Low Employment Rate Impacts Teens’ Ability to Use Summer Jobs to Learn Money Management Skills
MILWAUKEE (BUSINESS WIRE), June 04, 2010 - Almost five million teenagers will start a summer job this year.* For most, this first job will expose teens to money – and money management – for the first time, according to new poll results by the Northwestern Mutual Foundation’s financial literacy Web site, Themint.org.
According to the poll results, nearly two-thirds of Americans received their first regular paycheck from a summer job (64 percent).
“Summer employment is a valuable learning ground for teens when it comes to good financial habits that will serve them well through the rest of their lives,” said financial literacy expert and Northwestern Mutual Senior Vice President Meridee Maynard. “A steady paycheck provides most teens with their first opportunity to create a real budget and stick to it.”
When asked to grade the way they managed money from their first summer job, only 20 percent gave themselves an A, saying they had a budget and saved a lot. Forty percent achieved a B, indicating they saved some money, but made mistakes along the way. The remaining 40 percent gave themselves a C or F, saying they spent a lot, if not all, of their money on unnecessary things and didn’t save much or ‘didn’t save a dime’.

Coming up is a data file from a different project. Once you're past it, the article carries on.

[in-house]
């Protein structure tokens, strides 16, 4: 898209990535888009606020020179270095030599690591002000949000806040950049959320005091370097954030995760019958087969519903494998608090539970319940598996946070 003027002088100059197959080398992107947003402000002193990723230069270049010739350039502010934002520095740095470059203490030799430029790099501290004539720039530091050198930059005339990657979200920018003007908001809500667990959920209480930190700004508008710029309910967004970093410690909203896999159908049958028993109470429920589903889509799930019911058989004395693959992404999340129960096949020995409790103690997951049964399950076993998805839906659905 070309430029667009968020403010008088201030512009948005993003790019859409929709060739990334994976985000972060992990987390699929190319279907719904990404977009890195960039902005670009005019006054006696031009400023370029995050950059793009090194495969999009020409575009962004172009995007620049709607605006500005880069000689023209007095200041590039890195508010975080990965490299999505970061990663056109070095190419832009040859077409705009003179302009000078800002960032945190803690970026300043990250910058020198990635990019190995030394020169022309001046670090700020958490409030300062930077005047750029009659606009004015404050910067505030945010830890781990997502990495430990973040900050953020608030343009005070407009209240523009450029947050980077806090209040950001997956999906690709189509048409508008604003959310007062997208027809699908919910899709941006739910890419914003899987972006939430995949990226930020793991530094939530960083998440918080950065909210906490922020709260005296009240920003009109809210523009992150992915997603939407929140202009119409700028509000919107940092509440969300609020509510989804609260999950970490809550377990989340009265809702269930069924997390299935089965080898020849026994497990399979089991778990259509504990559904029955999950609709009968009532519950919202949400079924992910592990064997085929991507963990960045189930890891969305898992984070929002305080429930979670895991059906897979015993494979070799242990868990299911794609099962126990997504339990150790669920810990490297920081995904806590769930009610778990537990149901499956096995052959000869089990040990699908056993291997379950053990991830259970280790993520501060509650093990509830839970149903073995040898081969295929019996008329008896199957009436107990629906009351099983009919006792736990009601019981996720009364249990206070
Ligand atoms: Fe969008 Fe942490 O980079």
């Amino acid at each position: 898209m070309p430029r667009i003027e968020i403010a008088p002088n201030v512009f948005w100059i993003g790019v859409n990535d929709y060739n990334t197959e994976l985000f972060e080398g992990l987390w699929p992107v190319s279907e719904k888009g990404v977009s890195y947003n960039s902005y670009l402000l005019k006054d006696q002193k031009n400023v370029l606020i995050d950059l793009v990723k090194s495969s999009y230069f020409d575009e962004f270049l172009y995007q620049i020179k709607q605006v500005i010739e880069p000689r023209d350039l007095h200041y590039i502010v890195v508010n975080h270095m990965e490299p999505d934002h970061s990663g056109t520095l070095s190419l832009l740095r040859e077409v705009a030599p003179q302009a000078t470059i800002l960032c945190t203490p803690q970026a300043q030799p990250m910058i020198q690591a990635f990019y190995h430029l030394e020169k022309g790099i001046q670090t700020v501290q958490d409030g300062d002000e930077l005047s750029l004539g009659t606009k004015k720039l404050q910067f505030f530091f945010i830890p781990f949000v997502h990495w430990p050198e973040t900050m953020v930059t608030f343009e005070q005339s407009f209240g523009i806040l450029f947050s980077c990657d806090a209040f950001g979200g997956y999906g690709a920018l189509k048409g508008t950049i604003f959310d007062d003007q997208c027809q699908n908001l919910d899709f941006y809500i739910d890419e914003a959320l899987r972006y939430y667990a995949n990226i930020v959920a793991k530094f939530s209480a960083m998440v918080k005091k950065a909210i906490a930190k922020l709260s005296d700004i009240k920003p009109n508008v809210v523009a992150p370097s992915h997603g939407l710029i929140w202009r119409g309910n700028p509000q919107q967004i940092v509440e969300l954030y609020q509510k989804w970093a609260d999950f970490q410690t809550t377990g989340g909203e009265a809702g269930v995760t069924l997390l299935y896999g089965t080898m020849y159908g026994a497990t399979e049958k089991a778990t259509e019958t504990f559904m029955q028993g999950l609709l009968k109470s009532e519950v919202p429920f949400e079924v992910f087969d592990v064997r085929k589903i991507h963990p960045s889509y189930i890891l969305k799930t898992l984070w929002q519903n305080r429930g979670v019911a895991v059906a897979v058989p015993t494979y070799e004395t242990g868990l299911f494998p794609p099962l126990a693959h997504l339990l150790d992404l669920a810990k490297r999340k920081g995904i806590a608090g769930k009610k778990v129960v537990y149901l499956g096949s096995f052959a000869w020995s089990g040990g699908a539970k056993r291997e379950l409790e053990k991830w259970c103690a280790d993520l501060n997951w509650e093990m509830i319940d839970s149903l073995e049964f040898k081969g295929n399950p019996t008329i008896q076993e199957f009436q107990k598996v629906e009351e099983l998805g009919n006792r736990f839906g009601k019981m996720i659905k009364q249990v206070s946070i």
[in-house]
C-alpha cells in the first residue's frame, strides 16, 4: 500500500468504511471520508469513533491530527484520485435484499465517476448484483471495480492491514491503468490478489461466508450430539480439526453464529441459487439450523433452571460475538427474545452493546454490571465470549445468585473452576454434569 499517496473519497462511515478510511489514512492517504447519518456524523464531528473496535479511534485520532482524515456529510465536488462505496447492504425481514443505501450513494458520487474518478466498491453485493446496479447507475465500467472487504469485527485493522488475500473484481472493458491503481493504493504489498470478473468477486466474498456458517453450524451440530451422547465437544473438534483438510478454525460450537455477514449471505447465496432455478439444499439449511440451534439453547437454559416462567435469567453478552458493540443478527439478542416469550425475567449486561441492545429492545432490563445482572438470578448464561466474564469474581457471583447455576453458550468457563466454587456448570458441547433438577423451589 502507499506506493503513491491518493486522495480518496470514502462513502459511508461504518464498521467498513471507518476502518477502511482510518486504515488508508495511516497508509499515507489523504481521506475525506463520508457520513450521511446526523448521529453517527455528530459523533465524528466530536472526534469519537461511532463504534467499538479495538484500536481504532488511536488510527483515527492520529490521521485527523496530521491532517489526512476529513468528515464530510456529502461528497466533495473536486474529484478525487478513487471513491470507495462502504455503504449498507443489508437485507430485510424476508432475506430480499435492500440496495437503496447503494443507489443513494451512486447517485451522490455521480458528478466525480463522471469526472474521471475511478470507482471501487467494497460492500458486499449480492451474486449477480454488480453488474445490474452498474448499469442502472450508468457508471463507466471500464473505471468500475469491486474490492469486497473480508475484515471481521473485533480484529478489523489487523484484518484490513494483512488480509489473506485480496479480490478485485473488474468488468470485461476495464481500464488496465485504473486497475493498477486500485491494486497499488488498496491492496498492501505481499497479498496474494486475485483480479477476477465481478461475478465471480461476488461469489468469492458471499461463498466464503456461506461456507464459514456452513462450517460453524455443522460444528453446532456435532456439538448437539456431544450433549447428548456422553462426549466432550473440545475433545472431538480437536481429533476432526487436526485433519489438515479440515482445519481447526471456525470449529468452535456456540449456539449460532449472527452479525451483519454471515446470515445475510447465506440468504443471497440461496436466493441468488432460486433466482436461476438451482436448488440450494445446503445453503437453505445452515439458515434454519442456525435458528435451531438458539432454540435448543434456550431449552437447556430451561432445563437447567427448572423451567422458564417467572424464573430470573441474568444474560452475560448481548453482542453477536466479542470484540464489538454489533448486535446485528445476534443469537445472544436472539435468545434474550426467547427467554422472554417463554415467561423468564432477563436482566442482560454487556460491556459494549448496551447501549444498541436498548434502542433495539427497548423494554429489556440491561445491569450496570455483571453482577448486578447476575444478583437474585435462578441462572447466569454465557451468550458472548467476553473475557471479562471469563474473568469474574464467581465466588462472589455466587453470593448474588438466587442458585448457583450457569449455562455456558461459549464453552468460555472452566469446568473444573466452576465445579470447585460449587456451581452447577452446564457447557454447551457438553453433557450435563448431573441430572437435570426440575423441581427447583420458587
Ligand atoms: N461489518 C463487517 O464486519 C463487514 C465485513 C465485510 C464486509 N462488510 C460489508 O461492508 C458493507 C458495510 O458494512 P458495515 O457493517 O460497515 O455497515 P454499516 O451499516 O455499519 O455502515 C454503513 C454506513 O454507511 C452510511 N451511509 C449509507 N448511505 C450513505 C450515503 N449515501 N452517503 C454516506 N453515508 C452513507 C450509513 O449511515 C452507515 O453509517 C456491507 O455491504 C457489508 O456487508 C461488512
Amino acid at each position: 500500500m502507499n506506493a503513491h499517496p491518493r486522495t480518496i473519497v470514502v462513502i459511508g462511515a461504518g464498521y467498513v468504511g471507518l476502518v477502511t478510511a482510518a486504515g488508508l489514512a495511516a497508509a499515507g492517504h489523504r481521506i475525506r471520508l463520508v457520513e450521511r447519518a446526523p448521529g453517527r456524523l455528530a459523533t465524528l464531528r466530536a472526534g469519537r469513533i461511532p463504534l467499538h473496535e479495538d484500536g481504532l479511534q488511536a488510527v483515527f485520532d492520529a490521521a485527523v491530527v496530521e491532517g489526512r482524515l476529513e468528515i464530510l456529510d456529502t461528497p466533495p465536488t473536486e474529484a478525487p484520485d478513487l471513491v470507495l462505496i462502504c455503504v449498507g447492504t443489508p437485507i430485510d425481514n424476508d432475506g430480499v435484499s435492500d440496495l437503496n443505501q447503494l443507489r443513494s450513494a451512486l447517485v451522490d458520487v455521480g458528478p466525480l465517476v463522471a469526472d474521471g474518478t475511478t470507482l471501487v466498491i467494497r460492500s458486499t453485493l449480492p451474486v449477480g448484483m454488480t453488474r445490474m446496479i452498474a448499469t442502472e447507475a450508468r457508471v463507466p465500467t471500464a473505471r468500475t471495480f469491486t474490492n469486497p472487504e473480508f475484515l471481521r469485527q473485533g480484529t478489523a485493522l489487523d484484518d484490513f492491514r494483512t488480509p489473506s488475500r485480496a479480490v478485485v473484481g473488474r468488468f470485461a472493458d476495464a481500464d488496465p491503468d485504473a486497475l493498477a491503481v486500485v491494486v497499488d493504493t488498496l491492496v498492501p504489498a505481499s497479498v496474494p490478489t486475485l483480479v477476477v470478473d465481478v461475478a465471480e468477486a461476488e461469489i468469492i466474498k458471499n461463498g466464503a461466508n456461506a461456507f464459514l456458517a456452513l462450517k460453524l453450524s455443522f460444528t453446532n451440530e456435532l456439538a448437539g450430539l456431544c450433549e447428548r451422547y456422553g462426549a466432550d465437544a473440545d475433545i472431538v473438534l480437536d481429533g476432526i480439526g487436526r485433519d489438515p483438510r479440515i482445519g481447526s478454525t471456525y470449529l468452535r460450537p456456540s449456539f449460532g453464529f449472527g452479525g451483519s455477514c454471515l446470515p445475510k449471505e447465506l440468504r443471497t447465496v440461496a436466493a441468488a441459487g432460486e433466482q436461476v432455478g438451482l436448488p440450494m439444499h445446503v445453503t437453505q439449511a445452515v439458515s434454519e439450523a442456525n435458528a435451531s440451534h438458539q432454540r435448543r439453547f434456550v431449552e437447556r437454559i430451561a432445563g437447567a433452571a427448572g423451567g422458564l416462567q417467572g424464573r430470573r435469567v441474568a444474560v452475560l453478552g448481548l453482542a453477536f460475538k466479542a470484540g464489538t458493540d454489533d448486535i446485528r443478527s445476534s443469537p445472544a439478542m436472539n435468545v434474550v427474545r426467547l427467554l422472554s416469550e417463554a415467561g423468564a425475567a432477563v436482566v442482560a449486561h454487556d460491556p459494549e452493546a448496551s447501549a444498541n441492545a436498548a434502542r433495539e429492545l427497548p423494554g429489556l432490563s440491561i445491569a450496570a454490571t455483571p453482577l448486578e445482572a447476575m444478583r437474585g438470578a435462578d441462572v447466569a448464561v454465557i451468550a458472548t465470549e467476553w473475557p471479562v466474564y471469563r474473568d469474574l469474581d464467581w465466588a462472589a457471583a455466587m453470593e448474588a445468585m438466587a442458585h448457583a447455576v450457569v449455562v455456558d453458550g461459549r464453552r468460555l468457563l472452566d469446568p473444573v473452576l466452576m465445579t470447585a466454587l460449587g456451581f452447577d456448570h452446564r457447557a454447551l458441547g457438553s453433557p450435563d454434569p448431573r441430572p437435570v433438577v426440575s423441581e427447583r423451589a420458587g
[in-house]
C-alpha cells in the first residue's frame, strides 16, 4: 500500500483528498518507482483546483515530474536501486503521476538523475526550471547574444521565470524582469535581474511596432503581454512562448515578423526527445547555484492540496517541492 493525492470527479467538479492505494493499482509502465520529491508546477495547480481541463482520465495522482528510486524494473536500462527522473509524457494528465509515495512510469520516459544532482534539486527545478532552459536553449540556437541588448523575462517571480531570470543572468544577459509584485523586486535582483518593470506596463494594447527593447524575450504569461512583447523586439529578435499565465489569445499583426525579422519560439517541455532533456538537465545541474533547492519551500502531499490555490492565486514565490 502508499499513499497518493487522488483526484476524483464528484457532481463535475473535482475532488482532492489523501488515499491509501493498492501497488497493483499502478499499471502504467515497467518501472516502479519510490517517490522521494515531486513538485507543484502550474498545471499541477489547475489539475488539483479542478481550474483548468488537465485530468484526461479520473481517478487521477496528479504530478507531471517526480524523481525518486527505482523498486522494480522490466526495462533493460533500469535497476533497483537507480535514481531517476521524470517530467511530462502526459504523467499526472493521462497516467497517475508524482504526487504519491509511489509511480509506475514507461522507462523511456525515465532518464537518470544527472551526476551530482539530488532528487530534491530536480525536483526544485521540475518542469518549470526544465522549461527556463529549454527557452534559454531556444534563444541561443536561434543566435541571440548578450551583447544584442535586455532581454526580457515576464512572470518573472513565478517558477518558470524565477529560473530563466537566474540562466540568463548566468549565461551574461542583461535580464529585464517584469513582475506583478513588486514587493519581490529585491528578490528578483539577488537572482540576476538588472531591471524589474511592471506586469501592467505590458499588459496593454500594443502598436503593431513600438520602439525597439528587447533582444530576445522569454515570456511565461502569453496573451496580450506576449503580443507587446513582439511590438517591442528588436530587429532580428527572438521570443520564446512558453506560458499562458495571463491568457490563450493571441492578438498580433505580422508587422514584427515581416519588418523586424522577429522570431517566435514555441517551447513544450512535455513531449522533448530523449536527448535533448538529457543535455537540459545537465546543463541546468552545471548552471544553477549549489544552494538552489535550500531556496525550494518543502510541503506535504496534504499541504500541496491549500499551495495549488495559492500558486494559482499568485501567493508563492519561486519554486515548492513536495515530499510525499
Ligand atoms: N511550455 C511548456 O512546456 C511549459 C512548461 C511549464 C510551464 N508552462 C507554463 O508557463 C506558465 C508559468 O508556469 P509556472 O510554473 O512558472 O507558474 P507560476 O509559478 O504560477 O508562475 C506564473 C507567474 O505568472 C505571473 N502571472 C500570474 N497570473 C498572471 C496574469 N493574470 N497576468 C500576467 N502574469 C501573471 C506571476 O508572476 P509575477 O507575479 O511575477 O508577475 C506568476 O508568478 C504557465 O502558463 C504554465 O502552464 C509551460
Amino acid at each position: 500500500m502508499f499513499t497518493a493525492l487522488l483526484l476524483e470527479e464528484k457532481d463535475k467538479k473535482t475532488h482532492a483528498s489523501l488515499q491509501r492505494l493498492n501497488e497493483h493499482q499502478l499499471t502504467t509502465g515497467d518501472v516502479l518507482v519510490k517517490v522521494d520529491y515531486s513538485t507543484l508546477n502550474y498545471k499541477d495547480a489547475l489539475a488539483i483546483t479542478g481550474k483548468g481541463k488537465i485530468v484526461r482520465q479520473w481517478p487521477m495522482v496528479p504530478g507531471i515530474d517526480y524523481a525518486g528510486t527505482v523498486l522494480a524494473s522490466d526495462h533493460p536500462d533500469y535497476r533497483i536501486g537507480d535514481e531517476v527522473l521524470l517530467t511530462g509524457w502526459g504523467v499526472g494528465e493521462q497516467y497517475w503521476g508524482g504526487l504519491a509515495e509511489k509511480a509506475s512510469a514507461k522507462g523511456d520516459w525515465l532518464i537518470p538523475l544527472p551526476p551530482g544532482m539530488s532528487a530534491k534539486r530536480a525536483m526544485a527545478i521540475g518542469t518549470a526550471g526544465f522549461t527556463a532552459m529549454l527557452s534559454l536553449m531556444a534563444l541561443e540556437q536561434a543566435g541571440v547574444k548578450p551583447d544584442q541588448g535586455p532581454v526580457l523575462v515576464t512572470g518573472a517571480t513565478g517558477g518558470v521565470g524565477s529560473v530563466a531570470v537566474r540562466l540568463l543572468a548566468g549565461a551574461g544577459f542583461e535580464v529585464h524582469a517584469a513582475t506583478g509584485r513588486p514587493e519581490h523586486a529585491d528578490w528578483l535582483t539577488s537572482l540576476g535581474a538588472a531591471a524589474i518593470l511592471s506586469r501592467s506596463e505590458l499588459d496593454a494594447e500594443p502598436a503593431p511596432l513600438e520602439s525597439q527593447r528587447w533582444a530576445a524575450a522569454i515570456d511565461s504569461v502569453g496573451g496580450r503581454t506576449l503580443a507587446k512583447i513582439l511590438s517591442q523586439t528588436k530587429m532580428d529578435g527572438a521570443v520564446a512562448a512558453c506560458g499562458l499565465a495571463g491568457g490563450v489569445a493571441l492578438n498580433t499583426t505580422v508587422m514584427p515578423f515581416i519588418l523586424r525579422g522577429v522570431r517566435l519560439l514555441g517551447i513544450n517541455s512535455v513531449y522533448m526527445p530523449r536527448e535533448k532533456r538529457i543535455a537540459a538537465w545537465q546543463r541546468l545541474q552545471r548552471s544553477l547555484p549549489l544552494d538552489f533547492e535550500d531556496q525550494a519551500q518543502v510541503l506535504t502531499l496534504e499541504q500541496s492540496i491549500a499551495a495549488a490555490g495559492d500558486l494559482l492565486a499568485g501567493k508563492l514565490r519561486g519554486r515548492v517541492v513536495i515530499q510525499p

“Summer paydays also enable teens to learn lessons from money mistakes,” Maynard said. “Low-dollar missteps today can help prevent more costly blunders later in life.”
Teens may combat low employment rates with entrepreneurship
This summer, more than 1.5 million U.S. teens are unemployed – accounting for one in four teenagers in the labor force* (26.4 percent). This could mean a missed opportunity for learning valuable money management skills and establishing good habits early. Maynard encourages job-seeking teens to consider being entrepreneurs, especially if summer employment is out of reach.
“The summer of 2010 may be remembered as the season of teenage entrepreneurs,” Maynard said. “With a little work and creativity, teens can launch a summer business by babysitting, dog-walking, grass-cutting and more.”
Summer Money Management Tips for Teens
Maynard has three tips for teens to manage their summer salaries.
1. Pay yourself first. Many people decide how much they can save after they look at all their usual expenses. The trick is to make savings as important as all those expenses. Teens should adopt a “pay yourself first” policy by putting away the amount they plan to save before they’re tempted to spend it. Parents can help bring the “pay yourself first” principle to life by helping teens create a budget and a money diary. Parents can also work with their kids to automatically deposit some allowance, paycheck or gift money into a savings account.
2. Set long-term goals, make a budget, put it in writing. Teens can start a “Money Diary” to list what they bought, how much it cost, and why they bought the item. Themint.org and most banks have online programs that help people to categorize expenditures. The money diary will teach kids something about themselves. For example, the $5-10 a week spent on snacks can be reallocated to buy a video game or new clothes.